AN historic watchtower once used to monitor aircraft movement during the First World War has been relocated to a museum in Hendon.

The Claude Grahame-White Watchtower has been moved from Beaufort Park to the RAF Museum in Grahame Park Way and celebrated its official handover on Monday.

The watchtower dates to 1911, when it was used as a control tower alongside the neighbouring aircraft factory where aeroplanes were built during the war.

The watchtower has been relocated brick by brick and pieced back together using as many original materials as possible to maintain the 1911 original, including internal finishes such as the staircases.

Ross Faragher is the managing director of St George, the company which administered the reconstruction, and he invited Air Marshal Richard Garwood to unveil a plaque in honour of the handover.

Mr Garwood said: “I think this is an important project because it will bring the name of Claude Grahame-White, who perhaps has been forgotten, to this generation and future generations to come.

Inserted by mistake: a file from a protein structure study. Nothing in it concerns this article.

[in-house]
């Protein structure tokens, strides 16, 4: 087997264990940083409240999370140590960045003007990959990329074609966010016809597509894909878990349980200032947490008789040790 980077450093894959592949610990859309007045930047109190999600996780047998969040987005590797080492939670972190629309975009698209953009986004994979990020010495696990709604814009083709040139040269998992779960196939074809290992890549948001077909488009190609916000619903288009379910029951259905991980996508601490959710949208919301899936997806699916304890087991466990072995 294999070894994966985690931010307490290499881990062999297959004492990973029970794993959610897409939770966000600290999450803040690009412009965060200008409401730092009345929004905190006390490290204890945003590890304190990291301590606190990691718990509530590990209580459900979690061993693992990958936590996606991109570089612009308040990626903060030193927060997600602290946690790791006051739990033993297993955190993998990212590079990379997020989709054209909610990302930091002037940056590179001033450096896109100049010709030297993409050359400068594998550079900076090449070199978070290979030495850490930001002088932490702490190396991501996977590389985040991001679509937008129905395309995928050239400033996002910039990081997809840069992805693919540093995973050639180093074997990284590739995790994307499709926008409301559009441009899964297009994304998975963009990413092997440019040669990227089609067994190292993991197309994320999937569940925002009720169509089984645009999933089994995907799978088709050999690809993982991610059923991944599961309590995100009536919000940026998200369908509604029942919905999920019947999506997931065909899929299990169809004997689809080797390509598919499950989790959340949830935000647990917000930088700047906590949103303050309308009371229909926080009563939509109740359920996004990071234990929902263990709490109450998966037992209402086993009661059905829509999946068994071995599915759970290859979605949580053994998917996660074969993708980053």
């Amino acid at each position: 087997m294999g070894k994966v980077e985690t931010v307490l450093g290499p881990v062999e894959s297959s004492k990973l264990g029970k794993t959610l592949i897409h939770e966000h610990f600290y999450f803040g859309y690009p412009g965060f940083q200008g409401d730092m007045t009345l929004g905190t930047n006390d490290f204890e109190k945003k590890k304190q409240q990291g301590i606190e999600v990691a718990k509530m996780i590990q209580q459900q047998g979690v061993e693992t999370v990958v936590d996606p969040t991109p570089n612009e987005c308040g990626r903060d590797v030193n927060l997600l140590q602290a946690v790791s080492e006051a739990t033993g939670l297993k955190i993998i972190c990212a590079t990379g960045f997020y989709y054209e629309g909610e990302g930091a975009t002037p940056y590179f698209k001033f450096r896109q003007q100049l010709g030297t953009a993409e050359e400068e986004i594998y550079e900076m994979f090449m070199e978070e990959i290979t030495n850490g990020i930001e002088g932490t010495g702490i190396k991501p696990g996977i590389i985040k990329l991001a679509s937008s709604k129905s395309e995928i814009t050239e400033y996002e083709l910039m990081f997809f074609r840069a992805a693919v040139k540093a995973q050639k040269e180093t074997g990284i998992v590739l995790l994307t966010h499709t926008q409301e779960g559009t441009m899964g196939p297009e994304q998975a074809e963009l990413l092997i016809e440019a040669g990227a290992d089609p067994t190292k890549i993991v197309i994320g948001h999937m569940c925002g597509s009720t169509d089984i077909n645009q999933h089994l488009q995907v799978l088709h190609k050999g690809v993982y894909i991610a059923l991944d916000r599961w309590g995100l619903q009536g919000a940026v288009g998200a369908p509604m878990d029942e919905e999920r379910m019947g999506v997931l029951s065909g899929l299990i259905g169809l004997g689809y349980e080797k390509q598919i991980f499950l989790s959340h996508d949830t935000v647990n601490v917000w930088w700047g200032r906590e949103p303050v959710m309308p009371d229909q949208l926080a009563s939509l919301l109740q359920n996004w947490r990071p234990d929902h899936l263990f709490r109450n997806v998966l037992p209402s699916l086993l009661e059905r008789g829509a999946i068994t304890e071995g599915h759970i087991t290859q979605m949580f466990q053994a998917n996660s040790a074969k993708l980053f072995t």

“He was a great pioneer of aviation who recognised the utility of the airplane for military and commercial use.”

The Mayor of Barnet, Councillor Anthony Finn said: “I am delighted with the building – it is a credit to the community and enhances the borough’s reputation.

“I look forward to it being used for children and their education and I also look forward to any future developments on the site.”

The watchtower will exhibit displays on the life of Claude-Grahame White, the history of the Hendon Aerodrome and visitors can see such aircraft as the Sopwith Triplane and the famous SE5-A fighter from the First World War.

The upper floor also features a recreation of Claude Grahame-White’s office including an original trophy commemorating him for his flights from London to Lichfield in 1910.